Background: Evolutionary novelty ultimately starts with singular events, a mutation (change of the primary DNA sequence) that by definition is exceedingly rare (1/population size). Mutations thus produce low-frequency variants that are difficult to detect in an ocean of common genetic variants. The same applies to novel microbial species that emerge via a lateral gene transfer, for example through the uptake of genetic elements such as plasmids. In order to understand evolutionary adaptive dynamics, including the nature and fitness spectrum of mutations and their temporal dynamics, the fate of such low-frequency variants is increasingly studied by ultra-deep DNA sequencing of genome and meta-genome (=mixed microbial) samples that yield billions of short sequence reads. The level of redundancy of DNA sequence reads, termed coverage, allows for the estimation of relative abundance of that genetic variant. Currently, there is a lack of systematic analytical assessments as to the repeatability, accuracy and potential bias of such variant detection at its lower detection limit. This problem is particularly pertinent as variable coverage within marine genomic and metagenomics samples is the norm when various genetic elements are pooled, e.g., (i) chromosomes and organelles or (ii) viruses, plasmids and their host.
Objective: The proposed project will assess in a systematic fashion the effects of unequal sequence coverage on the accuracy of genetic variant frequency estimation, with a special emphasis on rare mutations, microbes or genetic elements. Using statistically founded approaches, the dynamics of low-frequency variants in different examples of marine biological populations will be studied. In using different examples with unifying principles, this project aims to develop a conceptual framework for the comparative analysis of samples for low-variant detection and with unequal coverage. The project will address how different coverage introduces statistical biases in downstream analyses, and how rarity can be distinguished from the absence of particular genetic variants.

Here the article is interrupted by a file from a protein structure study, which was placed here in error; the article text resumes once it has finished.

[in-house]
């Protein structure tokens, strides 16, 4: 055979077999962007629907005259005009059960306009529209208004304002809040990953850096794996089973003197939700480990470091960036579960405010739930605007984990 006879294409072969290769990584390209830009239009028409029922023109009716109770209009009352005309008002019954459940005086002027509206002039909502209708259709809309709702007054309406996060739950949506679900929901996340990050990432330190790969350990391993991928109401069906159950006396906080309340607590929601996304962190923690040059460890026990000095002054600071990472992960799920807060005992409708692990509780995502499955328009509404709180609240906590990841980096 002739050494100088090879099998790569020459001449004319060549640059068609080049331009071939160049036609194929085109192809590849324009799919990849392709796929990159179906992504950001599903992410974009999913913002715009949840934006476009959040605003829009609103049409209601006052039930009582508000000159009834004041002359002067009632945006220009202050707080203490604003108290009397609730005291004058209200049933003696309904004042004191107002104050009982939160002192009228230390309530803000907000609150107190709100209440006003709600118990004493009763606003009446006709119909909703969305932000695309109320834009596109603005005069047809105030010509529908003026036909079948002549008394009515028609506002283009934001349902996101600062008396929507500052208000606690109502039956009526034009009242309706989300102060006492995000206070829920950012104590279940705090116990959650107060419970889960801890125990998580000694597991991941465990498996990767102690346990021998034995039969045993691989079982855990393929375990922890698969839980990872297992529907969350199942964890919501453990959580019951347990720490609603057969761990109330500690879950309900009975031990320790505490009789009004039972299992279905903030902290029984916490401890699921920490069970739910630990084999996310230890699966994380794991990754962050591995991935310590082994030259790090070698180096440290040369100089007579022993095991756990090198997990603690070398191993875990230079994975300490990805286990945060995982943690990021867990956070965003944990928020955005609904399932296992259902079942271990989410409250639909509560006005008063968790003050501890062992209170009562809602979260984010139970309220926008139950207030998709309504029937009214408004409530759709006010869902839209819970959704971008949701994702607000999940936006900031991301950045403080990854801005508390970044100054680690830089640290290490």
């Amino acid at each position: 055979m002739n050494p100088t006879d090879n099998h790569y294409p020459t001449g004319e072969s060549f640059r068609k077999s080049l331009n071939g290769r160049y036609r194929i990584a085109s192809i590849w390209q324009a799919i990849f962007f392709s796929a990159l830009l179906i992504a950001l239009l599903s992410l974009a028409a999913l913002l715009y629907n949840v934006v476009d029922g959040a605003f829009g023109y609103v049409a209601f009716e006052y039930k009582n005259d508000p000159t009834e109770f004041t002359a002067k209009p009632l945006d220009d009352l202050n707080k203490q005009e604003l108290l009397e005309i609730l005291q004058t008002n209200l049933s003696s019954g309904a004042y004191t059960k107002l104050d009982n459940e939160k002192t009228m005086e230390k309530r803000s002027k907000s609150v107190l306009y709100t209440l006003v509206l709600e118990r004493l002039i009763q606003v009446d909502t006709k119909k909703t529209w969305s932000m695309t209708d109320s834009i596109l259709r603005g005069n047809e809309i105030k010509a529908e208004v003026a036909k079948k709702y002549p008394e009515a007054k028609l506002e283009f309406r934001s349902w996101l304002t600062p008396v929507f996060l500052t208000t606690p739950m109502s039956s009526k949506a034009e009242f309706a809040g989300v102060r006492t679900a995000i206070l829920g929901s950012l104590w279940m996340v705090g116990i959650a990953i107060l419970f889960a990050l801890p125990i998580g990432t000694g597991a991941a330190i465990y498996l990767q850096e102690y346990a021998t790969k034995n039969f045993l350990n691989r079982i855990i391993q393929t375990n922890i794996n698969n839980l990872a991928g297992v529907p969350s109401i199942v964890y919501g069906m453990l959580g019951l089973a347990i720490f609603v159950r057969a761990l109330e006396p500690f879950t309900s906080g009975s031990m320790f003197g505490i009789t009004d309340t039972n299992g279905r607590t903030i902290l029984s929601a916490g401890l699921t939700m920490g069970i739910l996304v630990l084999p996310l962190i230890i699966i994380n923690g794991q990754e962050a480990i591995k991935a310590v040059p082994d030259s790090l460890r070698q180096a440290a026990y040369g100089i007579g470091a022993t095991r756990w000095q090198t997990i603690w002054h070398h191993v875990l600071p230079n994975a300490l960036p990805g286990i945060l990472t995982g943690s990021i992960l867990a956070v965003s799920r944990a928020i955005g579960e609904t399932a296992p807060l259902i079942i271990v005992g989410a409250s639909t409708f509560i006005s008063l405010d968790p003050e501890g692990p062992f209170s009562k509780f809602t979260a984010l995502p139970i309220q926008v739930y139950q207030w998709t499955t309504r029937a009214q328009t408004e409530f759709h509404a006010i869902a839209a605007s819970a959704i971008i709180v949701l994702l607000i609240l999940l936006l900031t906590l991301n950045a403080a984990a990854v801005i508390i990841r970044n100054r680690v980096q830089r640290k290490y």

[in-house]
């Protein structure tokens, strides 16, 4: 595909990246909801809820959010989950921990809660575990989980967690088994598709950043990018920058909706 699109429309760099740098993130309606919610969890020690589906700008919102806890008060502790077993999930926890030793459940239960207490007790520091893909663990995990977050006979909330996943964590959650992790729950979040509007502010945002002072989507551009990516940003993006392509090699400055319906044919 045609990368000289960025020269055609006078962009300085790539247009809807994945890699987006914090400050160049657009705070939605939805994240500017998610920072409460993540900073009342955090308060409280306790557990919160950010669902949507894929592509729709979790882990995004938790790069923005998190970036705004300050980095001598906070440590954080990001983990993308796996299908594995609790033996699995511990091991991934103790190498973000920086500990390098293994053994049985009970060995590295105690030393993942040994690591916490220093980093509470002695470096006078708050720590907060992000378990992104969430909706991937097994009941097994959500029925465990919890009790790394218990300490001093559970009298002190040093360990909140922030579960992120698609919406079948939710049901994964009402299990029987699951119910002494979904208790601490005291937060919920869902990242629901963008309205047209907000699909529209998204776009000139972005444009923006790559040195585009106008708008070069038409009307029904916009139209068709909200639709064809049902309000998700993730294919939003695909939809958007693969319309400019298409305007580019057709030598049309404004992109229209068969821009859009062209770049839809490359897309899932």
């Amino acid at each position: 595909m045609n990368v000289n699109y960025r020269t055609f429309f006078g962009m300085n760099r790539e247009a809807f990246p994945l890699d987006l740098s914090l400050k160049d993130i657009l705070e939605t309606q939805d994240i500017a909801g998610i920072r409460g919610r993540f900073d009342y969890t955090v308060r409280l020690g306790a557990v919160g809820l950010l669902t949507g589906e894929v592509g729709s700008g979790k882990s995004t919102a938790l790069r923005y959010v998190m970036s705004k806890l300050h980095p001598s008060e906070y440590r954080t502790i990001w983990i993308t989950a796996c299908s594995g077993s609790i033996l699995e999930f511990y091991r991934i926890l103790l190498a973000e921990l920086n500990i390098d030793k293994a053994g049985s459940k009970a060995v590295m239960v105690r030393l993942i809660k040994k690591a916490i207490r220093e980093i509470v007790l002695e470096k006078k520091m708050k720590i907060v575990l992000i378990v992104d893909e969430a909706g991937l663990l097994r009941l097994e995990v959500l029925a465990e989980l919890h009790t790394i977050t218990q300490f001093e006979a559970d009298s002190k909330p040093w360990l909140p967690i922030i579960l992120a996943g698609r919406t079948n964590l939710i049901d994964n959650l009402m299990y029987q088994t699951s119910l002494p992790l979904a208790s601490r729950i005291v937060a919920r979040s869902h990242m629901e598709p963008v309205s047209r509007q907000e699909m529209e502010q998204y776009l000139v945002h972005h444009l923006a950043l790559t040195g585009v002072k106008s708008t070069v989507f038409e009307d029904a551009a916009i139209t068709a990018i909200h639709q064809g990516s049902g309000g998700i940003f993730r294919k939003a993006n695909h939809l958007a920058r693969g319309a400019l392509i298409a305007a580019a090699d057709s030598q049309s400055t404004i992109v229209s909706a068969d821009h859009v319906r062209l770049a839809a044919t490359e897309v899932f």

Aims: The specific data science aim will be to develop a robust comparative variant calling approach including a definition of confidence intervals and detection thresholds for the identification of genetic variants for different sequencing platforms with different error distributions, including the comparison of different sample groups for particular variant frequencies. The project will include the analysis of simulated data and analysis of actual marine high-throughput data. Marine examples where the novel tools will be applied to include (i) large asexually propagating organisms such as algae, corals and seagrasses (ii) plasmids or other genetic elements in metagenomics samples where we will compare the dynamics of low frequency elements having different copy number in an experimental evolution setup (iii) the rare ocean biosphere, i.e. low abundance taxa in metagenomic samples of microbes associated with marine host species where we explore statistical issues around the failure to detect certain variants that may be an important inference.
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